Focusing on what is wrong with another has the ugly effect, more often than not, of perpetuating whatever is wrong. (If you don’t believe this, think back to the last time you thought, “How many times do I have to tell them…?!” or “When will they get it through their skulls…?” or “When I’m made Master of the Universe, none of this will ever happen again!”)
Of course, focusing on what is right in another encourages more of the right.
So which would you like to see more of? The economics are odd here. We believe (or we act as if we believe) that we must clamp down on others’ shortcomings so that they stop damaging everything. Yet redirecting our energy budget toward increasing others’ strengths will be simpler and have much better payback.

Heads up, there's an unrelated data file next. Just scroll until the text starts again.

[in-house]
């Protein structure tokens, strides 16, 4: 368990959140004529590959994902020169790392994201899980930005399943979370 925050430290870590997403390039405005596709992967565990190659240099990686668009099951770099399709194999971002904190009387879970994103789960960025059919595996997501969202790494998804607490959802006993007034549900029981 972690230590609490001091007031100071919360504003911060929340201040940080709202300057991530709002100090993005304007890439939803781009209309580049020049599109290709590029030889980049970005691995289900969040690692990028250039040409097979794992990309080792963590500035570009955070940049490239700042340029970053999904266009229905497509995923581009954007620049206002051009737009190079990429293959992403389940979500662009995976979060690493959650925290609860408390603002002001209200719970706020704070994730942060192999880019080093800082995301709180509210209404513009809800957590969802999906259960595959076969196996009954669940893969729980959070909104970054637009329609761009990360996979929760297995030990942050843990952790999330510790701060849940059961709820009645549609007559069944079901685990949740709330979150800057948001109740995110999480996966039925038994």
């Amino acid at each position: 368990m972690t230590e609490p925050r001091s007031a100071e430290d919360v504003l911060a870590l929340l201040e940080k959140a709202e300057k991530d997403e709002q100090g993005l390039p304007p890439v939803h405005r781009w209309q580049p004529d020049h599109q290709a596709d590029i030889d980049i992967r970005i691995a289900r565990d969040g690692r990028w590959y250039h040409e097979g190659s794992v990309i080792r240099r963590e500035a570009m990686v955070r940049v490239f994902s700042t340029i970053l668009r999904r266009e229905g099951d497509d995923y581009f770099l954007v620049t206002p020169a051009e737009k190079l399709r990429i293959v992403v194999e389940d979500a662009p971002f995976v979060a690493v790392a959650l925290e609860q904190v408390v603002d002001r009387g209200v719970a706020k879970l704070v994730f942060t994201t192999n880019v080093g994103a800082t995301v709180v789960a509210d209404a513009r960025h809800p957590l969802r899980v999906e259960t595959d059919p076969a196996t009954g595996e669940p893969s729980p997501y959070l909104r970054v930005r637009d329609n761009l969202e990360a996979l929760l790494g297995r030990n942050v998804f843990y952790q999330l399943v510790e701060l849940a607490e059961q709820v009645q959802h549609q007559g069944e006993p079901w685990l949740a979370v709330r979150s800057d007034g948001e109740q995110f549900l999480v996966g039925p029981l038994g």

And, as leaders (with or without title), we have an even better performing tool: if we express our certainty in another’s potential despite evidence of their incompetence or lack of evidence of their greatness, we give them permission to unleash amazing capabilities.
In your corner,
PS: Though this approach may sound far-fetched, impractical, or beyond your abilities, I know you will figure it out and reap wonderful returns on your investment.